Across Manitoba, thousands of poppies they did crochet and sew.
Between hundreds of volunteers, poppies were attached, row on row — in order to create a 26-metre-long memorial blanket for Manitoba veterans ahead of Remembrance Day.
The people behind the Poppy Blanket Project unveiled the bright red covering made of more than 8,000 unique poppies at Winnipeg city hall Thursday morning.
"I chose not to stipulate how the poppies should look, as I wanted all the poppies to be individual so that when we look at it, you do not see a sea of red but rather, are reminded of the individuals who fell and the individuals who came home," said Sheilah Lee Restall, who organized the community project to honour members of the Canadian Armed Forces.
Alongside local politicians, community members and veterans, Lee Restall admired the blanket, each fabric flower designed to stand out; some lopsided, others tightly-knit with colourful button centres.
The blanket also bears more than 2,000 dedicated ribbons, including 1,092 bearing names of the registered Manitoba soldiers who died in the First World War.
The project was a year in the making for Lee Restall. She was inspired when she saw a photo of a poppy blanket created in the United Kingdom, so much so she decided to reach out to the Handmade Winnipeg public group to see if anyone might be interested in helping her make one in Manitoba.
The response, she said, was "overwhelming." Hundreds of volunteers worked on the project and some shed tears while doing so because the emotional experience, Lee Restall said, adding both her grandparents fought in the Second World War.
"I grew up with my grandmother, who taught us how much it means — what she fought for, what other people fought for," she said.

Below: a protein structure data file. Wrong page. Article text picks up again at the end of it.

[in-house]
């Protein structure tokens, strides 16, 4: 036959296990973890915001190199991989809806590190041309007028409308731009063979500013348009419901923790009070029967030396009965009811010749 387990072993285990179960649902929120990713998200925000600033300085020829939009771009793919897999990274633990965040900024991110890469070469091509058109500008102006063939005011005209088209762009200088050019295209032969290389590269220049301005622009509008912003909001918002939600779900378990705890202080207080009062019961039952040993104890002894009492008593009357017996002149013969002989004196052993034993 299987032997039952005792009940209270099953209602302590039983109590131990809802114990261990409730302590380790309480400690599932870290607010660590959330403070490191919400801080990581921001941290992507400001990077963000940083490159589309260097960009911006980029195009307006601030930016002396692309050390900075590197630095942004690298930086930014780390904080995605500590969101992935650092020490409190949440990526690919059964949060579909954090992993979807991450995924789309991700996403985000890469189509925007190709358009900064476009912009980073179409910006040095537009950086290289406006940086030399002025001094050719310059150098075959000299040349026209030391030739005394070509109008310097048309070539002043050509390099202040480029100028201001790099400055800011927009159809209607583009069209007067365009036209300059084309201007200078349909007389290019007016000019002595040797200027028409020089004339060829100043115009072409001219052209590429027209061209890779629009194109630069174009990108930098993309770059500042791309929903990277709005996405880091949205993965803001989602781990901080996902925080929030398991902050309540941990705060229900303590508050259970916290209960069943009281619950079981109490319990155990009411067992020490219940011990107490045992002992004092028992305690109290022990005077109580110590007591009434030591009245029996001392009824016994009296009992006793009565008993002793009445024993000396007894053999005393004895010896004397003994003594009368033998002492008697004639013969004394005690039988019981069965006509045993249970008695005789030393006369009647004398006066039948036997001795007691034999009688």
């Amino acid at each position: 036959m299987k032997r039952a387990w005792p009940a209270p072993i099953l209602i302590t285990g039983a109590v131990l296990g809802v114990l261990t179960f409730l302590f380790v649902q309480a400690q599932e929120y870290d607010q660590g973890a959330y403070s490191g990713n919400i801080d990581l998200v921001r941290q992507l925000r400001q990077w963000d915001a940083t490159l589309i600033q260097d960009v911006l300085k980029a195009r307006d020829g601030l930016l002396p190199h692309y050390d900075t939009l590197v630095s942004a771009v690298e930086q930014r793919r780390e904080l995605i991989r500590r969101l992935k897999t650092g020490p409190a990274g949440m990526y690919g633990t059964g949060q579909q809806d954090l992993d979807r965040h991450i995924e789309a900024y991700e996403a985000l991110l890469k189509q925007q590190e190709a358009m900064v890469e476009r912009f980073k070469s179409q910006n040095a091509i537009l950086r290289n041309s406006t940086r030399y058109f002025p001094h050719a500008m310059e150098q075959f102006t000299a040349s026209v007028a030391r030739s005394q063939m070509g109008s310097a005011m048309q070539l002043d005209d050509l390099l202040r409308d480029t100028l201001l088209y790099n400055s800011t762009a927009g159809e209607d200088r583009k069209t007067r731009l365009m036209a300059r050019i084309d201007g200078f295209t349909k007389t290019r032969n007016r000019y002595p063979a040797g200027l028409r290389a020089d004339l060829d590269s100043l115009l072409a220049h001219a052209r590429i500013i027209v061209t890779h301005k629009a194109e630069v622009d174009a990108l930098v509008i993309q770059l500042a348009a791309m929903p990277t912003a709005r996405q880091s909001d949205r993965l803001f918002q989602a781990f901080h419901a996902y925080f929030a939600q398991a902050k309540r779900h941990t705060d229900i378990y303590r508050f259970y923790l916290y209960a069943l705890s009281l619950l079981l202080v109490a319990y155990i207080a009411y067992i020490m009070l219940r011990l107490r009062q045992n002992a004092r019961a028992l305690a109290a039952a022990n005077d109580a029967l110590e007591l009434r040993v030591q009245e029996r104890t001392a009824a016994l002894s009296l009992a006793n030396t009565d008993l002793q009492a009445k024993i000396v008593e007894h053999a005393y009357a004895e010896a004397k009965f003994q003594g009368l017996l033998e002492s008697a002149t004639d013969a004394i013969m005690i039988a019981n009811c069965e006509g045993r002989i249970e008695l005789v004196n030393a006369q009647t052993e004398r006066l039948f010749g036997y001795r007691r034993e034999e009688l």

Although Mayor Brian Bowman said he wasn't crafty enough to participate in a hands-on manner, he spoke Thursday about the inspiring nature of the project. He also recalled his trip to Juno Beach in France earlier this year for the 75th anniversary of the D-Day landings — "One of the most impactful experiences of my life."
"The most memorable part was really just seeing the pride in the faces of our veterans and their family members," he said, before encouraging all Winnipeggers to wear a poppy and attend a Remembrance Day ceremony this long weekend.
Old Kildonan Coun. Devi Sharma called the blanket "a testimony of our collective remembrance of the sacrifices made for our freedom." The level of community involvement in the project speaks to how the tangible act of remembrance was so meaningful for so many, Sharma added.
The poppy was first adopted as a symbol of remembrance following the First World War. The Royal Canadian Legion gave the Poppy Blanket Project its blessing to use the symbol.
"You don’t realize — when you go to work and you accomplish your duties, that there’s people that care about what you do and think that you make a difference," said Lt.-Col. Mark Fugulin, who attended the Thursday presentation. "A gesture like that really is comforting and makes me more motivated to continue what I do."
The blanket will be on display during the city’s main Remembrance Day ceremony at the RBC Convention Centre on Monday. After that, it will spend a few days at the Manitoba legislature before a permanent home is announced.
Maggie Macintosh reports on education for the Winnipeg Free Press. Funding for the Free Press education reporter comes from the Government of Canada through the Local Journalism Initiative.
Updated on Thursday, November 7, 2019 at 7:05 PM CST: Adds photo
8:37 PM: Updates lede.